I get quite a lot of spam. For one random day last month (Aug 21st), I got 48 low-scoring spam mails (between 5 and 10 points according to SpamAssassin), and 955 high-scorers (anything over 10). I don’t know how much malware I get, since my virus filter blocks them outright, instead of delivering to a folder.
That’s all well and good, because spam and viruses are now relatively easy to filter — and if I recall correctly, they were all correctly filed, no FPs or FNs (well, I’m not sure about the malware, but fingers crossed ;).
The hard part is now ‘bogus bounces’ — the bounces from ‘good’ mail systems, responding to the forged use of my addresses as the sender of malware/spam mails. There were 306 of those, that day.
Bogus bounces are hard to filter as spam, because they’re not spam — they’re ‘bad’ traffic originating from ‘good’, but misguided, email systems. They’re not malware, either. They’re a whole new category of abusive mail traffic.
I say ‘misguided’, because a well-designed mail system shouldn’t produce these. By only performing bounce rejection with a 4xx or 5xx response as part of the SMTP transaction, when the TCP/IP connection is open between the originator and the receiving MX MTA, you avoid most of the danger of ‘spamming’ a forged sender address. However, many mail systems were designed before spammers and malware writers started forging on a massive scale, and therefore haven’t fixed this yet.
I’ve been filtering these for a while using this SpamAssassin ruleset; it works reasonably well at filtering bounces in general, catching almost all of the bounces. (There is a downside, though, which is that it catches more than just bogus bounces — it also catches real bounces, those in response to mails I sent. At this stage, though, I consider that to be functionality I’m willing to lose.)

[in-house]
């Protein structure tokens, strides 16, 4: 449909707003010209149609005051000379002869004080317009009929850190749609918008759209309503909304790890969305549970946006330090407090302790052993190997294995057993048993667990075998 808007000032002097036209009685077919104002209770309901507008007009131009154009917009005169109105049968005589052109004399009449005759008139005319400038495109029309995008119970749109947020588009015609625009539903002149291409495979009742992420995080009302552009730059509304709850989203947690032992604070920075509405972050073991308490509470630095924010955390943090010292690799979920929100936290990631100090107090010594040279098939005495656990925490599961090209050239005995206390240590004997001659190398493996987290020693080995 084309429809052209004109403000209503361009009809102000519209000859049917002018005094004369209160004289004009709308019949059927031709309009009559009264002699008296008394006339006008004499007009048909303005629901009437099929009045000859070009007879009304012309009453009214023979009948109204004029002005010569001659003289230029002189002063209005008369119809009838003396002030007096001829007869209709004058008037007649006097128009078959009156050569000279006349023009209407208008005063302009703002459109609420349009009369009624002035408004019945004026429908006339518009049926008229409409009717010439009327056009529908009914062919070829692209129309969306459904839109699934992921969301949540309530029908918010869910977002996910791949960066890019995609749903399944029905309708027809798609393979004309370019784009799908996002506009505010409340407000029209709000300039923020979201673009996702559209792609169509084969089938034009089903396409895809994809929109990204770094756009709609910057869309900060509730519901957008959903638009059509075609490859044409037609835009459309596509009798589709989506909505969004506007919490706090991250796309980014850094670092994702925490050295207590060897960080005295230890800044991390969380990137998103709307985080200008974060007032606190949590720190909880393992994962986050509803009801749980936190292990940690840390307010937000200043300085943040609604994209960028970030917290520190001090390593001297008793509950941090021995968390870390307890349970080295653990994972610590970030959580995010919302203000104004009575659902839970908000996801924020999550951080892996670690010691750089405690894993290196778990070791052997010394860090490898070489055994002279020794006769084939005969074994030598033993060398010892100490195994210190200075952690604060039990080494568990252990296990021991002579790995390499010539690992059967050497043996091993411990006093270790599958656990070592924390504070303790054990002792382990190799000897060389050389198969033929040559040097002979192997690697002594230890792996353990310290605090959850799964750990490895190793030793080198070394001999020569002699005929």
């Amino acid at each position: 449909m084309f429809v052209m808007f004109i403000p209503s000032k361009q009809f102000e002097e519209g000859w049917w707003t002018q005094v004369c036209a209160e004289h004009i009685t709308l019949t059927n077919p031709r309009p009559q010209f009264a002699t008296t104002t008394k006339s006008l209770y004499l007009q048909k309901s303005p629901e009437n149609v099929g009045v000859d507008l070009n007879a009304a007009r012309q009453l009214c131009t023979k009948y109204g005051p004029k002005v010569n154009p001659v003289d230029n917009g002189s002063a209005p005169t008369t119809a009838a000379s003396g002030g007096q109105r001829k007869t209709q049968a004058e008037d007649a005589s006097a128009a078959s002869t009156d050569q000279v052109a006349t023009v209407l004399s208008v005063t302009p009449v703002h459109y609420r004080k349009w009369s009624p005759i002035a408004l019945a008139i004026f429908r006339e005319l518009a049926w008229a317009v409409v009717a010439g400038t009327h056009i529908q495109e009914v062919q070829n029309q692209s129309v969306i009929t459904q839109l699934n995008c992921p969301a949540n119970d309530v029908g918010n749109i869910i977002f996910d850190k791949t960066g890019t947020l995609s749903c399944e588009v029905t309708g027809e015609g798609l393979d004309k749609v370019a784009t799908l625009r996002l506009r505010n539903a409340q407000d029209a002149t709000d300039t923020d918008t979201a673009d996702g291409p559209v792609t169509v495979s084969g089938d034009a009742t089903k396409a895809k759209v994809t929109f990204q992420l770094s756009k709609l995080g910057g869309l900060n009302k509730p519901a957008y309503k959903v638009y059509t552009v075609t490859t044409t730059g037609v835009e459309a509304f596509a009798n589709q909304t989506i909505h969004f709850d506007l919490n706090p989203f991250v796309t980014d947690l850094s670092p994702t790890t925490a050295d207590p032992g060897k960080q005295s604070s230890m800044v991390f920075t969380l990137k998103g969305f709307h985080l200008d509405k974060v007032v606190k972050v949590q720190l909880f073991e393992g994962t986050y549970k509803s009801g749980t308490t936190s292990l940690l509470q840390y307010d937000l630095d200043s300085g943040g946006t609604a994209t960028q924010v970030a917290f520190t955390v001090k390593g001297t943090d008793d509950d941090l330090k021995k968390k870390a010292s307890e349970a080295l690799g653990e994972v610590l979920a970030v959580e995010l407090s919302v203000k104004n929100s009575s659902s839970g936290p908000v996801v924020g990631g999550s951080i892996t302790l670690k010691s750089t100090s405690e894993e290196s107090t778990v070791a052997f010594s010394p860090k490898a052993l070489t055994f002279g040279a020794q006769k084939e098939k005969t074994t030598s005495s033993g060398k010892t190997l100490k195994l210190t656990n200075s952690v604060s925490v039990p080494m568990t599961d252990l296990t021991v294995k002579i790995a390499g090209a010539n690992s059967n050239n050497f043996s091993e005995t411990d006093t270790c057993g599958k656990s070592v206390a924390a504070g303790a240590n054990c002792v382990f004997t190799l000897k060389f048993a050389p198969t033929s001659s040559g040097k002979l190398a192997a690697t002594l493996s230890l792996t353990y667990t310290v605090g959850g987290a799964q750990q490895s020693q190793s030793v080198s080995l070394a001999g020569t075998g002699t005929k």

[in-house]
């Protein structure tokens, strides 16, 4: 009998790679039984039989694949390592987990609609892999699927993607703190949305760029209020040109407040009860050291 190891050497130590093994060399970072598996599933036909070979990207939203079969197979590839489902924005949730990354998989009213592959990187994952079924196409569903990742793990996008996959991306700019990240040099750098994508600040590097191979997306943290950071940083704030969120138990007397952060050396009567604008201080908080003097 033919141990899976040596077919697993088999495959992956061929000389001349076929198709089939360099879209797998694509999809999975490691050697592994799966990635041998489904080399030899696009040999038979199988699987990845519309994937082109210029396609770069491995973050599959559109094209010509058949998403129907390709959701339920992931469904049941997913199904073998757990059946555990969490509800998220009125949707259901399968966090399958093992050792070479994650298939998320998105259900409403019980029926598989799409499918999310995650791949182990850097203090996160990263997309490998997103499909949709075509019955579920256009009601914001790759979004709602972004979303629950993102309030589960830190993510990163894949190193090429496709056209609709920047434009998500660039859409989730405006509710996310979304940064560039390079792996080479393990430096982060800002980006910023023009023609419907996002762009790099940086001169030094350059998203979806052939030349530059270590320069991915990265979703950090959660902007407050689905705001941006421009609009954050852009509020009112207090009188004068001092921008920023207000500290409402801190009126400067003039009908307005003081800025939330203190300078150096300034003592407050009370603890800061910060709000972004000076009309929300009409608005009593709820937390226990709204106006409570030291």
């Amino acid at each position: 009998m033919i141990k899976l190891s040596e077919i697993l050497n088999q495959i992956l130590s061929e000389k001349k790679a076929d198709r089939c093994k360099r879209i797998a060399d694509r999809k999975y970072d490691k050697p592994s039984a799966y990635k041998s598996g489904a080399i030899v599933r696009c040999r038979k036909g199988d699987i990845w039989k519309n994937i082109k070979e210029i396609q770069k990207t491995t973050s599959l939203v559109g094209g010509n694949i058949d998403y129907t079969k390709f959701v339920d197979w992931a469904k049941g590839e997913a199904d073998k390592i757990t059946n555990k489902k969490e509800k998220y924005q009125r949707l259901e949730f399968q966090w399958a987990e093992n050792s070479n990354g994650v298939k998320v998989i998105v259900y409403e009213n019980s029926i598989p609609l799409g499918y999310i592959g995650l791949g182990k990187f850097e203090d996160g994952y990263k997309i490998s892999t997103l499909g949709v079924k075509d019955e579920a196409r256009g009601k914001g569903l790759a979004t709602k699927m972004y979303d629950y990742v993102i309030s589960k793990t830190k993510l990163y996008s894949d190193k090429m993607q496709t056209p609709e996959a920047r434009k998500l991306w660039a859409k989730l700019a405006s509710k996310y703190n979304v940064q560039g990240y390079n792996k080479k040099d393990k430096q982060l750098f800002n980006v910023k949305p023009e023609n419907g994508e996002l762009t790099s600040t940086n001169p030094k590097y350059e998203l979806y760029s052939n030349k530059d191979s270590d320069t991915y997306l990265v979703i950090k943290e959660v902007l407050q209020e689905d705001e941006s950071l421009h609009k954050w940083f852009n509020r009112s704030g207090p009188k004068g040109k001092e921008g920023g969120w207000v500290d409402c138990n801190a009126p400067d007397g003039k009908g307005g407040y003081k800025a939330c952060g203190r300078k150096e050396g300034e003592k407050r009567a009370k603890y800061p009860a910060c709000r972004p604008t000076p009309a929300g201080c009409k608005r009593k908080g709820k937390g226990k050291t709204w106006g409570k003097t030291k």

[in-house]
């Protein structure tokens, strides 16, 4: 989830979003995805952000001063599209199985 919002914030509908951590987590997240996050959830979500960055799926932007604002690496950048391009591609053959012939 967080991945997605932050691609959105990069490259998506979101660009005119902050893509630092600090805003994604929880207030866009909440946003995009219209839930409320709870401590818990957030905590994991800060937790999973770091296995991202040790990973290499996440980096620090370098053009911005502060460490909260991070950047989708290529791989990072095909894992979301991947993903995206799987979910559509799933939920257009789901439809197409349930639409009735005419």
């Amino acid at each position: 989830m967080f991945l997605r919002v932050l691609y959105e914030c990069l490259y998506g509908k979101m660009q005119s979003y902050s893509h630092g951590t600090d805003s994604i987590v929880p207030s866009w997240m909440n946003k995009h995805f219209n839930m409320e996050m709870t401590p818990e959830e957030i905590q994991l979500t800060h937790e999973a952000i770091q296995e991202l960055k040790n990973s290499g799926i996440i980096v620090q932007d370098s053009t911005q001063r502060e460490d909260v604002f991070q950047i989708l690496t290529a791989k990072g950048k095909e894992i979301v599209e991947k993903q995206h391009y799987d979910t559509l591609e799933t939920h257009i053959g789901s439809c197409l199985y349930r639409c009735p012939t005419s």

The big remaining problem is challenge-response messages.
C-R is initially attractive. If you install it, your spam load will dwindle to zero (or virtually zero) immediately — it’ll appear to be working great. What you won’t see, however, is what’s happening behind the scenes:
your legitimate correspondents are getting challenges, will become annoyed (or confused), and may be unwilling or unable to get themselves whitelisted;
spam that fakes other, innocent third party addresses as the sender, will be causing C-R challenges to be sent to innocent, uninvolved parties.
The latter is the killer. In effect, you’re creating spam, as part of your attempts to reduce your own spam load. C-R shifts the cost of spam-filtering from the recipient and their systems, to pretty much everyone else, and generates spam in the process. I’m not alone in this opinion.
That’s all just background — just establishing that we already know that C-R is abusive. But now, it’s time for the next step for me — I’ve had enough.
I initially didn’t mind the bogus-bounce C-R challenges too much, but the levels have increased. Each day, I’m now getting a good 10 or so C-R challenges in response to mails I didn’t send. Worse, these are the ones that get past the SpamAssassin ruleset I’ve written to block them, since they don’t include an easy-to-filter signature signifying that they’re C-R messages, such as Earthlink’s ‘spamblocker-challenge’ SMTP sender address or UOL‘s ‘AntiSpam UOL’ From address. There seems to be hundreds of half-assed homegrown C-R filters out there!
So now, when I get challenge-response messages in response to spam which forges one of my addresses as the ‘From’ address, and it doesn’t get blocked by the ruleset, I’m going to jump through their hoops so the spam is delivered to the C-R-protected recipient. Consider it a form of protest; creating spam, in order to keep youself spam-free, is simply not acceptable, and I’ve had enough.
And if you’re using one of these C-R filters — get a real spam filter. Sure they cost a bit of CPU time — but they work, without pestering innocent third parties in the process.8 Comments